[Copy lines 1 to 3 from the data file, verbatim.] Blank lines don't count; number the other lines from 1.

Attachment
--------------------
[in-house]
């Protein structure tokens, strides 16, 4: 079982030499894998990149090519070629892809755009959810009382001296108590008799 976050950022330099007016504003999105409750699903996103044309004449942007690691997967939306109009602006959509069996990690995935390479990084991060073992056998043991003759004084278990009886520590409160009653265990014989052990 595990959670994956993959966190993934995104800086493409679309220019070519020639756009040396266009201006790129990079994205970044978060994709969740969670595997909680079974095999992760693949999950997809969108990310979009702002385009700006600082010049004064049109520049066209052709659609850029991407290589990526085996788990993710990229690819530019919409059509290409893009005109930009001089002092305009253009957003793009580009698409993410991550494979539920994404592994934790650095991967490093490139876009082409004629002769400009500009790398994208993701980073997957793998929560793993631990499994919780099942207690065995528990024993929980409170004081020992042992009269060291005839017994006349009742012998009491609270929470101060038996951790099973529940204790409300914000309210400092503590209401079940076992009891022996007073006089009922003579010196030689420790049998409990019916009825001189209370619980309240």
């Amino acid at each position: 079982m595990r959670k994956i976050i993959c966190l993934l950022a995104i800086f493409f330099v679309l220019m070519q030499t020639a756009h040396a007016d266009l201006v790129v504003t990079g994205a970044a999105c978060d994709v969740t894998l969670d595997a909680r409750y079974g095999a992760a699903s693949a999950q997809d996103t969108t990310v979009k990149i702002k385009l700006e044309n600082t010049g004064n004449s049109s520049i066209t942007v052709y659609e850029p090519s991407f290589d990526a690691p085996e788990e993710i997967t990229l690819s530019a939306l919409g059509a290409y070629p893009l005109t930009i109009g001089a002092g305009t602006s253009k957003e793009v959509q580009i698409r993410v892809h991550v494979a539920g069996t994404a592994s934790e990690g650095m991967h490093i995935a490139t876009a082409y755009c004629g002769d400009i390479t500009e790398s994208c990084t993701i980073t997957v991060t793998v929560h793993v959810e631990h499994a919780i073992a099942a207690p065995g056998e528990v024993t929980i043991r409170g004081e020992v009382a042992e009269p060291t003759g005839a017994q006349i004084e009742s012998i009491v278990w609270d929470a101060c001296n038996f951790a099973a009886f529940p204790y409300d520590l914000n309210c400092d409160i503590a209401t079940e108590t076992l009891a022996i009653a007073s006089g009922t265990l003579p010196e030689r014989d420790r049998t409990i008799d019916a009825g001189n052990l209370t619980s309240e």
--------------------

[in-house]
């Protein structure tokens, strides 16, 4: 079982030499894998990149090519070629892809755009959810009382001296108590008799 976050950022330099007016504003999105409750699903996103044309004449942007690691997967939306109009602006959509069996990690995935390479990084991060073992056998043991003759004084278990009886520590409160009653265990014989052990 595990959670994956993959966190993934995104800086493409679309220019070519020639756009040396266009201006790129990079994205970044978060994709969740969670595997909680079974095999992760693949999950997809969108990310979009702002385009700006600082010049004064049109520049066209052709659609850029991407290589990526085996788990993710990229690819530019919409059509290409893009005109930009001089002092305009253009957003793009580009698409993410991550494979539920994404592994934790650095991967490093490139876009082409004629002769400009500009790398994208993701980073997957793998929560793993631990499994919780099942207690065995528990024993929980409170004081020992042992009269060291005839017994006349009742012998009491609270929470101060038996951790099973529940204790409300914000309210400092503590209401079940076992009891022996007073006089009922003579010196030689420790049998409990019916009825001189209370619980309240």
């Amino acid at each position: 079982m595990r959670k994956i976050i993959c966190l993934l950022a995104i800086f493409f330099v679309l220019m070519q030499t020639a756009h040396a007016d266009l201006v790129v504003t990079g994205a970044a999105c978060d994709v969740t894998l969670d595997a909680r409750y079974g095999a992760a699903s693949a999950q997809d996103t969108t990310v979009k990149i702002k385009l700006e044309n600082t010049g004064n004449s049109s520049i066209t942007v052709y659609e850029p090519s991407f290589d990526a690691p085996e788990e993710i997967t990229l690819s530019a939306l919409g059509a290409y070629p893009l005109t930009i109009g001089a002092g305009t602006s253009k957003e793009v959509q580009i698409r993410v892809h991550v494979a539920g069996t994404a592994s934790e990690g650095m991967h490093i995935a490139t876009a082409y755009c004629g002769d400009i390479t500009e790398s994208c990084t993701i980073t997957v991060t793998v929560h793993v959810e631990h499994a919780i073992a099942a207690p065995g056998e528990v024993t929980i043991r409170g004081e020992v009382a042992e009269p060291t003759g005839a017994q006349i004084e009742s012998i009491v278990w609270d929470a101060c001296n038996f951790a099973a009886f529940p204790y409300d520590l914000n309210c400092d409160i503590a209401t079940e108590t076992l009891a022996i009653a007073s006089g009922t265990l003579p010196e030689r014989d420790r049998t409990i008799d019916a009825g001189n052990l209370t619980s309240e």